“Drawing inspiration from the Urban Garden at the corner of Robie Street and Bell Road, the Garden Pavilion explores the concept of integrating nature into the healing environment for Cancer Care,” says the description in the 264-page Kasian report from April.  A 2-storey radiation therapy treatment pavilion at grade level is proposed with a dedicated healing garden, maximizing opportunities for patients and staff to connect with nature. The design also maximizes access to natural light to all patient care areas. A 6-storey building connected to the garden pavilion will house all other cancer ambulatory (outpatient) clinics and associated administrative spaces.

The “Garden” Cancer Care Centre would be built on the site facing Robie Street where the Urban Garden is now. It would have a dedicated drop-off door for patients (a big improvement) and four levels of underground parking. The building would be flanked by a new nine-storey building next to the Infirmary that would include 600 patient rooms and 28 operating rooms (ORs) to replace those that will disappear when the VG gets demolished.

Many of the patient rooms will have views of the Citadel or the Common. The nine-storey building will be built where a parking garage is today; the master plan proposes taking the structure down and putting the parking underground. A bridge will connect the new Inpatient building with the Cancer Care Centre.

“Right now, some of our sickest patients are being transferred from one site to another for treatment,” said Dr. Drew Bethune, medical director of cancer care with Nova Scotia Health Authority. “Offering everything at one location means that will no longer be necessary. The new centre will also lead the way for innovation and research in cancer treatment.”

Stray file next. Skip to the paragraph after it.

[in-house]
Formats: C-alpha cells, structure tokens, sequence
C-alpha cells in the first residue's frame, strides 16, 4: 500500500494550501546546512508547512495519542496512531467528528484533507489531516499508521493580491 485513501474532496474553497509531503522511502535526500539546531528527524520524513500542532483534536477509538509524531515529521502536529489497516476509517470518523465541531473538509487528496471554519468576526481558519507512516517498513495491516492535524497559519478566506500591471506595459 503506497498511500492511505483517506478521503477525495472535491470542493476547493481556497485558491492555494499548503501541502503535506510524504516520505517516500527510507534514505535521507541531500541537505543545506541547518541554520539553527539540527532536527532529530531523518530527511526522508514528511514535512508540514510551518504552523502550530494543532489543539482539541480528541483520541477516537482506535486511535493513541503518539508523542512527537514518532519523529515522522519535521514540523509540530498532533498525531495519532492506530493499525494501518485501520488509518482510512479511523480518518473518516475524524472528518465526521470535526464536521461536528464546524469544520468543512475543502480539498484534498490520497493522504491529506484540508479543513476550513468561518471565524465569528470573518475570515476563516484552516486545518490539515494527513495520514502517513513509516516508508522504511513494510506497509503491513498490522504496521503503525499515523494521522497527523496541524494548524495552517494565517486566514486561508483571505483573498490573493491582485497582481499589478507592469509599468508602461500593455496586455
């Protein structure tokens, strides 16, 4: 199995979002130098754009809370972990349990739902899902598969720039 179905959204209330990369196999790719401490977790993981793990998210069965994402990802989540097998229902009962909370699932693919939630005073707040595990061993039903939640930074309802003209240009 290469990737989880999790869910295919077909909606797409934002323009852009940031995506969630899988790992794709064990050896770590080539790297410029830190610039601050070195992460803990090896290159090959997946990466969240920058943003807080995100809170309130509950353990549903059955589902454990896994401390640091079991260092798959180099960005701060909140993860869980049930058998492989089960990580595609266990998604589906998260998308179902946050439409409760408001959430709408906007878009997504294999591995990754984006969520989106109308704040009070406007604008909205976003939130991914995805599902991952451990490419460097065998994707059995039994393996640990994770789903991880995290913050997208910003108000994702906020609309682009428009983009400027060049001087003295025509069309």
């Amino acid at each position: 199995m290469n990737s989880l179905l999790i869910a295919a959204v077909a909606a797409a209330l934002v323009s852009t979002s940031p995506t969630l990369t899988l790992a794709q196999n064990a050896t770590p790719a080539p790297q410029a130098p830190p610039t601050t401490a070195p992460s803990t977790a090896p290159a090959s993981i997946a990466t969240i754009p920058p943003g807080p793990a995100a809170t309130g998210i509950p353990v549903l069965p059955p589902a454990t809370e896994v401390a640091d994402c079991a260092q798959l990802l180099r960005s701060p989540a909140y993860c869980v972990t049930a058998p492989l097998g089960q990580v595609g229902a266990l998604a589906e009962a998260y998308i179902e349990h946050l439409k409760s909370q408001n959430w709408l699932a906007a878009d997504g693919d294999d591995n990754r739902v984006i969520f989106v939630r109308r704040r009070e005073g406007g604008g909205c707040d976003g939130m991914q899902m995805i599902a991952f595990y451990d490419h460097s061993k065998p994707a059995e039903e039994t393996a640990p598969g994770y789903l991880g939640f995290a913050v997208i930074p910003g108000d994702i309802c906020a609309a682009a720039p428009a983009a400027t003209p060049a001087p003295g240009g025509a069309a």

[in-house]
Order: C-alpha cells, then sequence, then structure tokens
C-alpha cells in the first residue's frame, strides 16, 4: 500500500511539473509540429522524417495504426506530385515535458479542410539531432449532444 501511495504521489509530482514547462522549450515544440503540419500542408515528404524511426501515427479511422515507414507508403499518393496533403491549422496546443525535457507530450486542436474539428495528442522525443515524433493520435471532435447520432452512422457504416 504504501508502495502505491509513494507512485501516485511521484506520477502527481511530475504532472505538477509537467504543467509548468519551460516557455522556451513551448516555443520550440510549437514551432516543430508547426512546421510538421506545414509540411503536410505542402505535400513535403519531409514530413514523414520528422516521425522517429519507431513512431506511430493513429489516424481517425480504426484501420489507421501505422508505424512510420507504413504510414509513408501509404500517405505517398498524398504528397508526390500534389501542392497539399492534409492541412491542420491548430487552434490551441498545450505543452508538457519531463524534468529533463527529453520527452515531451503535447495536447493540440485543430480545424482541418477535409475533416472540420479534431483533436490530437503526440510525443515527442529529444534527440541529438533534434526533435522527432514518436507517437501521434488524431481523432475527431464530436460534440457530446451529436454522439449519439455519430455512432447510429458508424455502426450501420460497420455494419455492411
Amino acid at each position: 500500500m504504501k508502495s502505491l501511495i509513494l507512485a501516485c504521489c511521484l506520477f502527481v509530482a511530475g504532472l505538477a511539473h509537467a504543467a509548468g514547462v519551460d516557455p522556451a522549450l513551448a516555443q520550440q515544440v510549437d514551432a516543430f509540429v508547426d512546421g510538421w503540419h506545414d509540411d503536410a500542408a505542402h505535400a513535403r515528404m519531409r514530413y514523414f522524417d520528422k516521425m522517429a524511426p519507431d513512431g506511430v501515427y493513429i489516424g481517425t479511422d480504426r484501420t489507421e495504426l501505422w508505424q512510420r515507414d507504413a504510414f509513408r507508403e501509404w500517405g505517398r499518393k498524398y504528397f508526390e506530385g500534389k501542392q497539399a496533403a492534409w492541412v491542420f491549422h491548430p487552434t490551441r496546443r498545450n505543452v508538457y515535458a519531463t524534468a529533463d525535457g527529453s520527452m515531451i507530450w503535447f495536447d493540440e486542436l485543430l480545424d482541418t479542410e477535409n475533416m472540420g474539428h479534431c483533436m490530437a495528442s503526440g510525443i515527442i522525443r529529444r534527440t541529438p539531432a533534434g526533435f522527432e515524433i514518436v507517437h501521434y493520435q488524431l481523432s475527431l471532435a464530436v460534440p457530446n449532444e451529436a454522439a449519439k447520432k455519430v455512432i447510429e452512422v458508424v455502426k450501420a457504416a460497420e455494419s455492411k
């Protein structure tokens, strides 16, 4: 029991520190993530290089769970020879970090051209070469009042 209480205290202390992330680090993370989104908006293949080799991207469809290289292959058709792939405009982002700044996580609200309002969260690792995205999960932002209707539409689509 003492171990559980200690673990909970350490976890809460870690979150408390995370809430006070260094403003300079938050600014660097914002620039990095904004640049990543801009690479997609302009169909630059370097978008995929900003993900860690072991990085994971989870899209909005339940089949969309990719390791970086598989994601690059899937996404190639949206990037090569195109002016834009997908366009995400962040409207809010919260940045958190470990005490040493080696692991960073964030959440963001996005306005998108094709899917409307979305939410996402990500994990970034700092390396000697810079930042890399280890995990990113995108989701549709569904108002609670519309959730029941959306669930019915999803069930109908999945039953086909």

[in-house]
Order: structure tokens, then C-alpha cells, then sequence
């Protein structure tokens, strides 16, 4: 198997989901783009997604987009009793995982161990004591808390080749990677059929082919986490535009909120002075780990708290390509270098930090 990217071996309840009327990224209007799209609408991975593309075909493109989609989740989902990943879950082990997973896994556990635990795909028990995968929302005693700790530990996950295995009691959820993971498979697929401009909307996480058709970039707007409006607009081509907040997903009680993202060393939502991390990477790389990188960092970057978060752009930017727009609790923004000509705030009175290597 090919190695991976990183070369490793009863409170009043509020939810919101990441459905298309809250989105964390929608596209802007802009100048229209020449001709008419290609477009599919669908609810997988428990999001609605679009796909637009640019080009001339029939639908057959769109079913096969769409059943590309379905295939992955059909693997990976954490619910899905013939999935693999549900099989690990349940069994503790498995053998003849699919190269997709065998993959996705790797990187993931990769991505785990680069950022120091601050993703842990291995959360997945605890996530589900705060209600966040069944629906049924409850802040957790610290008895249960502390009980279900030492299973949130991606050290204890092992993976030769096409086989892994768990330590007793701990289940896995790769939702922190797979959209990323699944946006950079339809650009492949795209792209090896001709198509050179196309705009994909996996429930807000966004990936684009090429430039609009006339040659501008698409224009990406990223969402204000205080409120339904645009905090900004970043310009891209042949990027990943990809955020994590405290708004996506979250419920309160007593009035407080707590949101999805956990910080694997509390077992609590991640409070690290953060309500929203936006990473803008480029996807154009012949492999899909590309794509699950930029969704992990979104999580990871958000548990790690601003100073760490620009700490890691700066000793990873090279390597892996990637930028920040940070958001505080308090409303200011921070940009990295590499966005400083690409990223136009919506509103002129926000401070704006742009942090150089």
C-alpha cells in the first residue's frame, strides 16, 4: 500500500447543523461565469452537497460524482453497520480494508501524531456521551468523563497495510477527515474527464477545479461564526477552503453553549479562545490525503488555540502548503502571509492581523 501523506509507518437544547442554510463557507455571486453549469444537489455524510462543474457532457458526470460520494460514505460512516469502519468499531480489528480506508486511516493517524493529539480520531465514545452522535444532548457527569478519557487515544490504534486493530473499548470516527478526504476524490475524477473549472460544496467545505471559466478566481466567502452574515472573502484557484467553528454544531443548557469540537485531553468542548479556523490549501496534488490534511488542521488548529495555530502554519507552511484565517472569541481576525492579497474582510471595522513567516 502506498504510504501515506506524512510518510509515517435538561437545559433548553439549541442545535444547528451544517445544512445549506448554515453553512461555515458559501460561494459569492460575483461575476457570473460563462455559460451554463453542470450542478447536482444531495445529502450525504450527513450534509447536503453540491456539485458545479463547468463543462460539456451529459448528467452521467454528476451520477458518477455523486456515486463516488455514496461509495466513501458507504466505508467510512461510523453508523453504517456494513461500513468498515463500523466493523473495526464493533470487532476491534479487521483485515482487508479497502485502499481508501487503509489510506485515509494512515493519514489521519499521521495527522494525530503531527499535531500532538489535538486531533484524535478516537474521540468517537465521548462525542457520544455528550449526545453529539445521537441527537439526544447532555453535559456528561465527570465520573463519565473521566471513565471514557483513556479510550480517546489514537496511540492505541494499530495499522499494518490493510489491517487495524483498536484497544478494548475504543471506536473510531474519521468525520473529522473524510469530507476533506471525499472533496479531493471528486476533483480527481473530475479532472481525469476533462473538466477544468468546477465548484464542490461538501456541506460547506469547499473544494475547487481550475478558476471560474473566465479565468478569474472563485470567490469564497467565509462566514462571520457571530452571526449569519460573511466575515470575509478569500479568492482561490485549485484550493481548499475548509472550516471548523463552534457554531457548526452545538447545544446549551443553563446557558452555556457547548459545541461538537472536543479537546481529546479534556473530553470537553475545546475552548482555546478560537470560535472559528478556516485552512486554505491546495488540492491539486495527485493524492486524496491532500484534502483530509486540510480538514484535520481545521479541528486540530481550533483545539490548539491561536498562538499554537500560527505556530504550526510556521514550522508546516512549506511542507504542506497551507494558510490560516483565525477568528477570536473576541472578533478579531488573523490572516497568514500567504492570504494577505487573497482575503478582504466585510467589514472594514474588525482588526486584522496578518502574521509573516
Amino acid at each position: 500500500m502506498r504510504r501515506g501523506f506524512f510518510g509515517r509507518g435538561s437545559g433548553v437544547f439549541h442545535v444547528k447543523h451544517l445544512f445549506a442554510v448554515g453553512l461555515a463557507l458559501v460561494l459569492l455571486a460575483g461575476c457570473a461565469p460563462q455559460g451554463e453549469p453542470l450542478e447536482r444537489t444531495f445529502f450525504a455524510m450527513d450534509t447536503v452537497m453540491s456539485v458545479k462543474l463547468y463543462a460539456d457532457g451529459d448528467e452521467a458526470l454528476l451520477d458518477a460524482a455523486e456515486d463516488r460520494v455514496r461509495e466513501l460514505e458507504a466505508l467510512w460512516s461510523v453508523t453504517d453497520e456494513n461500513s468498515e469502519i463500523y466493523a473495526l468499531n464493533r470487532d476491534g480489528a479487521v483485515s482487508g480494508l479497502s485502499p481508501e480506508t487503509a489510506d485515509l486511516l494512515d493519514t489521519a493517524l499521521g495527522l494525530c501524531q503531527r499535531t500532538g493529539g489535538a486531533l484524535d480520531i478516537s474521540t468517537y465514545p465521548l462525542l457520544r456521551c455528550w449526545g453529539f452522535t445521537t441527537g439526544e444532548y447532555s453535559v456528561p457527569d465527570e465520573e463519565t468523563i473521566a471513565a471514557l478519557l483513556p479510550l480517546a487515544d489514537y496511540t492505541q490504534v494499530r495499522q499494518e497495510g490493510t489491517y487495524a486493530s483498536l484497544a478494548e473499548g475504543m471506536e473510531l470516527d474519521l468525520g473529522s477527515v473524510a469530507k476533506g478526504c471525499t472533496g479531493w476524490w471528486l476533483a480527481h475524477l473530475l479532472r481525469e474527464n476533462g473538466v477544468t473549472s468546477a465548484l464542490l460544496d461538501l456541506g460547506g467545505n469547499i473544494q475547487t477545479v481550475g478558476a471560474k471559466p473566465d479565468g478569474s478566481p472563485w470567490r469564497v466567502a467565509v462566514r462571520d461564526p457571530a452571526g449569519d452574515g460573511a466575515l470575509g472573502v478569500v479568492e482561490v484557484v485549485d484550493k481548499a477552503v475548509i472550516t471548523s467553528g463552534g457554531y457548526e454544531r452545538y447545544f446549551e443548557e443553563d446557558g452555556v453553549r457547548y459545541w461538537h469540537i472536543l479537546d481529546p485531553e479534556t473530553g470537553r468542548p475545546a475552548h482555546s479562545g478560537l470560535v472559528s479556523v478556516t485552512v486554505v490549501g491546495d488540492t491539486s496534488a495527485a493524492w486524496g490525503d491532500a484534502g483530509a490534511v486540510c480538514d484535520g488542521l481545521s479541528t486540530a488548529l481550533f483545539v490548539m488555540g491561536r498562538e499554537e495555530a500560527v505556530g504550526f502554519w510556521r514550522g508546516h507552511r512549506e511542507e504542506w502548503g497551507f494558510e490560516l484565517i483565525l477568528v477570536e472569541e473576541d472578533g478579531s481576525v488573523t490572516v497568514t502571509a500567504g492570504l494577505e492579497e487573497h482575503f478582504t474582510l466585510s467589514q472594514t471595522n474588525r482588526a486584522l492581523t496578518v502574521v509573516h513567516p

A two-storey Cancer Research Centre will be built on top of the Infirmary’s Emergency Department. The third leg of the Garden Pavilion concept is a 13-storey Ambulatory Care building proposed for the present CBC site overlooking the Common. This outpatient and diagnostic test facility is supposed to serve HRM while a similar facility to be built at Bayers Lake will accommodate people in the southern part of the province who want to avoid the drive into the city.

“The Beacon” is a second recommended option from Kasian. It includes an eight-storey Cancer Centre site on the present CBC location with three levels of underground parking.  (The report notes bedrock could be a “constraint.” A larger building that would have combined both the outpatient clinic with the Cancer Centre was rejected for being too massive and throwing potential shadow on the Common.)

The Beacon Cancer Centre would be located next to a nine-storey outpatient or Ambulatory Care building that would be built on the corner of Robie Street and Bell Road where the Urban Garden grows vegetables today. The Ambulatory Care building would include the Eye Clinic which operates out of the VG today, solar panels to maximize light and energy efficiency, and four levels of underground parking.

The province has said construction is supposed to begin on the Bayers Lake outpatient facility in summer of 2020 and at the Halifax Infirmary site in late 2020. If so, it seems unrealistic to believe these three new facilities could be ready in time for the demolition of the VG in 2022. Expect that timeline to move. But for now, with an election coming next  year, the government is sticking to that target.

Jennifer Henderson

Jennifer Henderson is a freelance journalist and retired CBC News reporter.